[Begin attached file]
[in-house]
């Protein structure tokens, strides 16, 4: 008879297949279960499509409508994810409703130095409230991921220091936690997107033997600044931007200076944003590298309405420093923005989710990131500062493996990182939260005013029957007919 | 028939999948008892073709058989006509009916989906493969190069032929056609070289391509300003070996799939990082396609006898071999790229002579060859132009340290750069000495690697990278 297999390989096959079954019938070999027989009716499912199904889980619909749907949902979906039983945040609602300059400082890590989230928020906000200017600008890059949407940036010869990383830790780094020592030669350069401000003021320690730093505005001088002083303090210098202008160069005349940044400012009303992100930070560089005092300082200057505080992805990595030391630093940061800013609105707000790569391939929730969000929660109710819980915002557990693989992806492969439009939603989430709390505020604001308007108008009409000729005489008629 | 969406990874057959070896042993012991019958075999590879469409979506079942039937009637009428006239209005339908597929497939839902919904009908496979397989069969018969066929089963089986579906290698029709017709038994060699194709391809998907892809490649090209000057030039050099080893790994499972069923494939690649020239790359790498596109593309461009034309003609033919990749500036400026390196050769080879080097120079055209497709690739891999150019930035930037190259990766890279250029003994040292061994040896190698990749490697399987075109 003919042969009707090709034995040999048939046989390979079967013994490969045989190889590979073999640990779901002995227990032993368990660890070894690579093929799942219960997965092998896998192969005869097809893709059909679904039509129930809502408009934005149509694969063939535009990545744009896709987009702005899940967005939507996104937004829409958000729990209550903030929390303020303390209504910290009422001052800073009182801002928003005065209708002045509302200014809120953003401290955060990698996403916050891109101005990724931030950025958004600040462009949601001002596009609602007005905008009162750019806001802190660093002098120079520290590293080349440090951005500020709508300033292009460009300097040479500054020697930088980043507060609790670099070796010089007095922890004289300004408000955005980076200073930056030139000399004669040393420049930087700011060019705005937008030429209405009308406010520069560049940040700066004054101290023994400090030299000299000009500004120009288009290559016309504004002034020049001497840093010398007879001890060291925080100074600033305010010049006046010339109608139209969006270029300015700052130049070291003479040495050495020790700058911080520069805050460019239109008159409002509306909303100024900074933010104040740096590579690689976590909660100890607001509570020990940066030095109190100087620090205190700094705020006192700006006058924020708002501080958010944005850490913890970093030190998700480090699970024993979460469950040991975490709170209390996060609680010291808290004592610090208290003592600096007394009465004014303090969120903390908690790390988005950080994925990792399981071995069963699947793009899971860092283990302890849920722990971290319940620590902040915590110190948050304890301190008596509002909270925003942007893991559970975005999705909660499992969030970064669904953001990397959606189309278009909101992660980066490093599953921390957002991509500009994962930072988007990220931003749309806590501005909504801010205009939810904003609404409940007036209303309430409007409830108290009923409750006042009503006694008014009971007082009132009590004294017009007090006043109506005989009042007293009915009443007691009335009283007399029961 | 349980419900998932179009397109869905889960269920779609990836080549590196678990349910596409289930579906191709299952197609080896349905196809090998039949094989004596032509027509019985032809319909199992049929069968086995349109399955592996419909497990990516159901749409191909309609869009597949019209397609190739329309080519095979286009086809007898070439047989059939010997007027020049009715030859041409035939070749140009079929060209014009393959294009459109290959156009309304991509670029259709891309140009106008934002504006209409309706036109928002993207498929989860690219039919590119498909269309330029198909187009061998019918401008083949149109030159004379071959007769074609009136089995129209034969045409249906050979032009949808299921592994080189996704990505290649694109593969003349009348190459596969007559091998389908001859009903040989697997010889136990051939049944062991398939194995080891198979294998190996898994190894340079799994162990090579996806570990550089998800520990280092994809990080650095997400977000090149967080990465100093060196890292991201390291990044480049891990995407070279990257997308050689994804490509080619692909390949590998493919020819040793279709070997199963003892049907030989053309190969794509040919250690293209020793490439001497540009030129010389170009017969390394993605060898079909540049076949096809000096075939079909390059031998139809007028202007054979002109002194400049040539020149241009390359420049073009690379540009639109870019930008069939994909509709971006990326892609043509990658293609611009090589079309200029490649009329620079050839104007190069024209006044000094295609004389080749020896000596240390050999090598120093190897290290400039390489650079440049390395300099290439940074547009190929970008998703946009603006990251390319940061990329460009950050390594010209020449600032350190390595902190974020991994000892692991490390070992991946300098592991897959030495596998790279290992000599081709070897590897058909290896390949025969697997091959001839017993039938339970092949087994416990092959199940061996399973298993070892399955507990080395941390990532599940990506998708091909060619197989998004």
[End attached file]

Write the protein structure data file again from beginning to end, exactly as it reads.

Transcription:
[in-house]
């Protein structure tokens, strides 16, 4: 008879297949279960499509409508994810409703130095409230991921220091936690997107033997600044931007200076944003590298309405420093923005989710990131500062493996990182939260005013029957007919 | 028939999948008892073709058989006509009916989906493969190069032929056609070289391509300003070996799939990082396609006898071999790229002579060859132009340290750069000495690697990278 297999390989096959079954019938070999027989009716499912199904889980619909749907949902979906039983945040609602300059400082890590989230928020906000200017600008890059949407940036010869990383830790780094020592030669350069401000003021320690730093505005001088002083303090210098202008160069005349940044400012009303992100930070560089005092300082200057505080992805990595030391630093940061800013609105707000790569391939929730969000929660109710819980915002557990693989992806492969439009939603989430709390505020604001308007108008009409000729005489008629 | 969406990874057959070896042993012991019958075999590879469409979506079942039937009637009428006239209005339908597929497939839902919904009908496979397989069969018969066929089963089986579906290698029709017709038994060699194709391809998907892809490649090209000057030039050099080893790994499972069923494939690649020239790359790498596109593309461009034309003609033919990749500036400026390196050769080879080097120079055209497709690739891999150019930035930037190259990766890279250029003994040292061994040896190698990749490697399987075109 003919042969009707090709034995040999048939046989390979079967013994490969045989190889590979073999640990779901002995227990032993368990660890070894690579093929799942219960997965092998896998192969005869097809893709059909679904039509129930809502408009934005149509694969063939535009990545744009896709987009702005899940967005939507996104937004829409958000729990209550903030929390303020303390209504910290009422001052800073009182801002928003005065209708002045509302200014809120953003401290955060990698996403916050891109101005990724931030950025958004600040462009949601001002596009609602007005905008009162750019806001802190660093002098120079520290590293080349440090951005500020709508300033292009460009300097040479500054020697930088980043507060609790670099070796010089007095922890004289300004408000955005980076200073930056030139000399004669040393420049930087700011060019705005937008030429209405009308406010520069560049940040700066004054101290023994400090030299000299000009500004120009288009290559016309504004002034020049001497840093010398007879001890060291925080100074600033305010010049006046010339109608139209969006270029300015700052130049070291003479040495050495020790700058911080520069805050460019239109008159409002509306909303100024900074933010104040740096590579690689976590909660100890607001509570020990940066030095109190100087620090205190700094705020006192700006006058924020708002501080958010944005850490913890970093030190998700480090699970024993979460469950040991975490709170209390996060609680010291808290004592610090208290003592600096007394009465004014303090969120903390908690790390988005950080994925990792399981071995069963699947793009899971860092283990302890849920722990971290319940620590902040915590110190948050304890301190008596509002909270925003942007893991559970975005999705909660499992969030970064669904953001990397959606189309278009909101992660980066490093599953921390957002991509500009994962930072988007990220931003749309806590501005909504801010205009939810904003609404409940007036209303309430409007409830108290009923409750006042009503006694008014009971007082009132009590004294017009007090006043109506005989009042007293009915009443007691009335009283007399029961 | 349980419900998932179009397109869905889960269920779609990836080549590196678990349910596409289930579906191709299952197609080896349905196809090998039949094989004596032509027509019985032809319909199992049929069968086995349109399955592996419909497990990516159901749409191909309609869009597949019209397609190739329309080519095979286009086809007898070439047989059939010997007027020049009715030859041409035939070749140009079929060209014009393959294009459109290959156009309304991509670029259709891309140009106008934002504006209409309706036109928002993207498929989860690219039919590119498909269309330029198909187009061998019918401008083949149109030159004379071959007769074609009136089995129209034969045409249906050979032009949808299921592994080189996704990505290649694109593969003349009348190459596969007559091998389908001859009903040989697997010889136990051939049944062991398939194995080891198979294998190996898994190894340079799994162990090579996806570990550089998800520990280092994809990080650095997400977000090149967080990465100093060196890292991201390291990044480049891990995407070279990257997308050689994804490509080619692909390949590998493919020819040793279709070997199963003892049907030989053309190969794509040919250690293209020793490439001497540009030129010389170009017969390394993605060898079909540049076949096809000096075939079909390059031998139809007028202007054979002109002194400049040539020149241009390359420049073009690379540009639109870019930008069939994909509709971006990326892609043509990658293609611009090589079309200029490649009329620079050839104007190069024209006044000094295609004389080749020896000596240390050999090598120093190897290290400039390489650079440049390395300099290439940074547009190929970008998703946009603006990251390319940061990329460009950050390594010209020449600032350190390595902190974020991994000892692991490390070992991946300098592991897959030495596998790279290992000599081709070897590897058909290896390949025969697997091959001839017993039938339970092949087994416990092959199940061996399973298993070892399955507990080395941390990532599940990506998708091909060619197989998004």